But this game is the most famous of the games that were played that day, because it featured Gaylord Perry’s first major league home run, in his eighth season. (He would hit five more before retiring in 1983.) Associated Press baseball writer Hal Bock led his roundup of the day’s National League games with this:

The way Gaylord Perry swings a bat, he stands as much chance of hitting a home run as…oh…as a man does of walking on the moon.

Well, Perry and astronauts Neil Armstrong and Edwin Aldrin made it together Sunday. The San Francisco right-hander tagged his first career homer and pitched the Giants to a 7-3 victory over Los Angeles, tightening up the National League’s West Division race while the astronauts took a moon stroll that tightened up the universe.

Here’s the headline the Greensboro (N.C.) Record put on Bock’s story:

Gaylord PerryAnd in the Baton Rouge (La.) State-Times:

Gaylord Perry 2But that’s not the story that became famous. The one that did was told by Pat Frizzell in The Sporting News issue of August 9, 1969:

[Perry’s home run] recalled to Harry Jupiter, formerly of the San Francisco Examiner, that back in 1962 he watched Perry in batting practice one day and remarked to Alvin Dark, then Giant manager, that Gaylord might be a hitter.

“No way,” scoffed Dark. “We’ll have a man on the moon before he hits a home run.”

So, just 25 minutes after Neil Armstrong and Buzz Aldrin landed on the moon, Gaylord whacked his first big league homer.

There’s no evidence Jupiter, or anyone else, had this anecdote in print before the moon landing, but that doesn’t mean it’s not true. Both Perry and Dark told the story often over the years since.

Anaheim: Here’s the headline on the game story in the next day’s Los Angeles Times:

AngelsFrom Mitch Chortkoff’s story:

The Angels divided a doubleheader with the Oakland Athletics Sunday on an afternoon when baseball was minimized by the major news event of the day.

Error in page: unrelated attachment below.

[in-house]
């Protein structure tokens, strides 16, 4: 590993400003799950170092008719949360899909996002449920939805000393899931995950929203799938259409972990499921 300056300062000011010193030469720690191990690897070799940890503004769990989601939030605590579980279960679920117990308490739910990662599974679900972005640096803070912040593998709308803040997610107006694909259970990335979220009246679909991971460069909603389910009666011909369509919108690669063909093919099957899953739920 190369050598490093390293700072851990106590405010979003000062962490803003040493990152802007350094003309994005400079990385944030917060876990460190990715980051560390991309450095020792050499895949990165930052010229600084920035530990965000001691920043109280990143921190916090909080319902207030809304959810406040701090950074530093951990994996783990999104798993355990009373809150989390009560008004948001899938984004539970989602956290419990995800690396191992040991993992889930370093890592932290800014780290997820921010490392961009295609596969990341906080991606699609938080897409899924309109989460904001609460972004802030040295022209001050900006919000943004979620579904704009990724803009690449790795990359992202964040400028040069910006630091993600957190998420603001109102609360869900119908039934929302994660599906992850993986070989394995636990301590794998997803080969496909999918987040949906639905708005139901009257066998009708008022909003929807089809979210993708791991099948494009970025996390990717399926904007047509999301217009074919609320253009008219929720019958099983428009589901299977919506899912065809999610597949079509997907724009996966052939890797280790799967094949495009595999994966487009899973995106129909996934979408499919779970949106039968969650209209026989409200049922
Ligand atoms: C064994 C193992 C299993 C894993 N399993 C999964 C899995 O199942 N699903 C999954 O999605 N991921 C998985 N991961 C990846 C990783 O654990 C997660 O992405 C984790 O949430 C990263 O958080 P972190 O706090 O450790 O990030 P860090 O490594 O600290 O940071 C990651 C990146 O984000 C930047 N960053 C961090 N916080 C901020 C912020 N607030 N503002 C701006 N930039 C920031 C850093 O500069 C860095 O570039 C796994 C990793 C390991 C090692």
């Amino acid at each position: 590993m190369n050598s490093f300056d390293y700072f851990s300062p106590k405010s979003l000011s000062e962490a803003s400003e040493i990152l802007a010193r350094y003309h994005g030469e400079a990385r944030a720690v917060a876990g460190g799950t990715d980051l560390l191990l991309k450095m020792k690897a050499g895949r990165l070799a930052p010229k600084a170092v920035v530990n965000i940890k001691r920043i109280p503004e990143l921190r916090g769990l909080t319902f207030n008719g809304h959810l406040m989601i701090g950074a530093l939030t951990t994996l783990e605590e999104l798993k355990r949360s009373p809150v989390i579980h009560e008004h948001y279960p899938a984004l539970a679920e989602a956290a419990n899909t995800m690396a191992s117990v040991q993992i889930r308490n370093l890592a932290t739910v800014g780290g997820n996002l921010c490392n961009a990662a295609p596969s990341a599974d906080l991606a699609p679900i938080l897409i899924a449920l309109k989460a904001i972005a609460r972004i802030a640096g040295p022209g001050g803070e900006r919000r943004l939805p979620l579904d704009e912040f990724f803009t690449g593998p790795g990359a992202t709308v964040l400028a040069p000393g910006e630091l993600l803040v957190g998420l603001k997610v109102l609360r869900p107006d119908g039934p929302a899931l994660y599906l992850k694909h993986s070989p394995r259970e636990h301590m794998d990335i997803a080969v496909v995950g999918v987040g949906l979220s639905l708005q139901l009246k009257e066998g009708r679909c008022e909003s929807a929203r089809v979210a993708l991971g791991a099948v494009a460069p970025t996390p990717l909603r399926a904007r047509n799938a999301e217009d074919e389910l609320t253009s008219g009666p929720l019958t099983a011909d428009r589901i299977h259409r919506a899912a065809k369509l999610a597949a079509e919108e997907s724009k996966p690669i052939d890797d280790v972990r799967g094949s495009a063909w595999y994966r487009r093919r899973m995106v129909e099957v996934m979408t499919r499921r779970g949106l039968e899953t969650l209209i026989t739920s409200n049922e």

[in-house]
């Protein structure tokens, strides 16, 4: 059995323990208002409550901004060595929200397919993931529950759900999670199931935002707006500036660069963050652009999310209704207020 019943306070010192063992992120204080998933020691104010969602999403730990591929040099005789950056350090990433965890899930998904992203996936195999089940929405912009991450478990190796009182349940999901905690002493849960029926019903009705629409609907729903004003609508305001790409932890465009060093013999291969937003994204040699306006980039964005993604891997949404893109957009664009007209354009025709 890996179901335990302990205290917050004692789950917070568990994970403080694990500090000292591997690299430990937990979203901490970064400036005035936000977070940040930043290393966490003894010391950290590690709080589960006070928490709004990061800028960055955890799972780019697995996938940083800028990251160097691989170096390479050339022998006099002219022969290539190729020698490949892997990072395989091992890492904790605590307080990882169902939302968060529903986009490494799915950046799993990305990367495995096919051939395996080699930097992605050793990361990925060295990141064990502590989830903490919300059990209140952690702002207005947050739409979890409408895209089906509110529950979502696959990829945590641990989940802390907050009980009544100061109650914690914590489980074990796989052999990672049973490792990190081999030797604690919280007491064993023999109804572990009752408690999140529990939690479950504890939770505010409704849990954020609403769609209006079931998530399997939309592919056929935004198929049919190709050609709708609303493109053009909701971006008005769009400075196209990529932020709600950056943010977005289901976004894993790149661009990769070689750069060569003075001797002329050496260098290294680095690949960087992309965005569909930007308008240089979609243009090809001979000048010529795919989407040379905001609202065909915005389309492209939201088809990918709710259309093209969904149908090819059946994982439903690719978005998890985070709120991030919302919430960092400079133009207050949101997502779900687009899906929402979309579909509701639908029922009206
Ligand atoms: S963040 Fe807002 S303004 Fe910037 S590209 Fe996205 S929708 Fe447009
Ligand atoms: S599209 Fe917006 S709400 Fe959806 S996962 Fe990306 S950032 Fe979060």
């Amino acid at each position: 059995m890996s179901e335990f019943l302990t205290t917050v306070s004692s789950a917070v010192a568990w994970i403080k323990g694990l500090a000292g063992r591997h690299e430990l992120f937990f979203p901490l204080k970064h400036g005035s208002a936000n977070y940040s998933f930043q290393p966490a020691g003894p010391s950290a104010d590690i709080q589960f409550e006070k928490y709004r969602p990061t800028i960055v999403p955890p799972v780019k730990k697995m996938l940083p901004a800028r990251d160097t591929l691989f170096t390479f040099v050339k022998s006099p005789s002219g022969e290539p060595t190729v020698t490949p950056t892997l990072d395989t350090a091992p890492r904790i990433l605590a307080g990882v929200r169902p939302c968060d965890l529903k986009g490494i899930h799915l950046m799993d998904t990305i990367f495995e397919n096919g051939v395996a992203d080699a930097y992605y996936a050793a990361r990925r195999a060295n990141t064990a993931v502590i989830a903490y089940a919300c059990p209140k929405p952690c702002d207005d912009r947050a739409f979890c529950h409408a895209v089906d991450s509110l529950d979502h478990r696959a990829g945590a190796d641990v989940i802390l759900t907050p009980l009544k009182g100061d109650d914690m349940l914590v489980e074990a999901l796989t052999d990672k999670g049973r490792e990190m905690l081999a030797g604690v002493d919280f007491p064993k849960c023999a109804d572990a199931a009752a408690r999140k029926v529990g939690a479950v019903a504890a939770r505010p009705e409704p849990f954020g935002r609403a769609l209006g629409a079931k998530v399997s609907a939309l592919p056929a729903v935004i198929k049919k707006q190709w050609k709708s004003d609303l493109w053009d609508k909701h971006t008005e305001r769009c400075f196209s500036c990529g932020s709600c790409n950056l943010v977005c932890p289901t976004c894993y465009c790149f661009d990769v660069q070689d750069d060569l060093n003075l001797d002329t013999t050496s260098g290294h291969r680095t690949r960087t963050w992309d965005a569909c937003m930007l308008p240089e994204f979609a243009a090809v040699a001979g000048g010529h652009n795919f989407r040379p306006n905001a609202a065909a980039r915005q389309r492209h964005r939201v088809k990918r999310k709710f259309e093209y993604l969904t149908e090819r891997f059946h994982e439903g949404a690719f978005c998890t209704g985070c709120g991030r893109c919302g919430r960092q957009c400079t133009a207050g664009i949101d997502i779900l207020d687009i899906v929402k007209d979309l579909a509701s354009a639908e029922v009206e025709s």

The opening game was 17 minutes old, and Oakland’s Rick Monday was at bat in the second inning when the contest was halted, and the following words were flashed on the message board in left field:

“We have landed on the moon.”

The Ball Day crowd of 17,835 cheered its approval, and then the game resumed.

…The second game ended five minutes before Apollo 11 astronauts began preparations for their unprecedented walk on the moon. In anticipation of the event, however, all but about 3,000 spectators departed the ballpark before the second game ended.

The A’s starting pitcher in the first game was 19-year-old Vida Blue, making his first appearance in the major leagues. He was the only player to debut in the big leagues the day of the moon landing.

SeattleSeattle: Play didn’t begin in Seattle until about 45 minutes after the moon landing. Hy Zimmerman doesn’t include a mention of what happened at the time of the landing in his Seattle Times game story, his only allusion to the events of the day being that the crowd of 8,287 — the smallest at the day’s major league games — was “presumably held to that number by the moon landing and pregame showers.” But an Associated Press roundup of what was happening at various places in America at the time of the landing included this:

…pregame ceremonies before an American League baseball game between the hometown Pilots and the Minnesota Twins were interrupted by an announcement of the moon landing. The fans cheered, stood up and sang “America the Beautiful.”

(That’s “America the Beautiful” 2, “God Bless America” 1 for those keeping score.)

Alas, Seattle pitcher Jim Bouton didn’t include any mention of the moon landing in his entry for the day in his published diary of the 1969 season, “Ball Four,” but Jim was preoccupied by the tough outing he had on the mound that day in the Pilots’ loss.

The Pilots actually lost two games that day. The previous night’s game was suspended in the 16th inning, tied 7-7, because of the America League’s 1 a.m. curfew and was resumed before Sunday’s scheduled game began. It turned out to be a big day for Twins pitcher Jim Perry, Gaylord’s older brother. Perry finished the suspended game, pitching two shutout innings and scoring the winning run after an 18th-inning double, then shut out the Pilots in the scheduled game to earn his second victory of the day.

I also did a little poking around about minor league games played on July 20, 1969. From the Des Moines Register:

The crowd of 1,517 who watched the Iowa Oaks lose their second baseball game of the day to Omaha at Sec Taylor Stadium finally had something to cheer about when the public address announcer told them Americans were walking on the lunar surface.

Baseball fans weren’t the only ones in Des Moines blowing off the moon business that night; the Register reported 400 people attended the regular Sunday night band concert on the steps of the Iowa Statehouse, and another 400 turned up for the Sunday night community sing at Greenwood Park. (The Register also reported receiving a phone call from a woman who asked, “You don’t really believe all this, do you? It’s all a fake.”)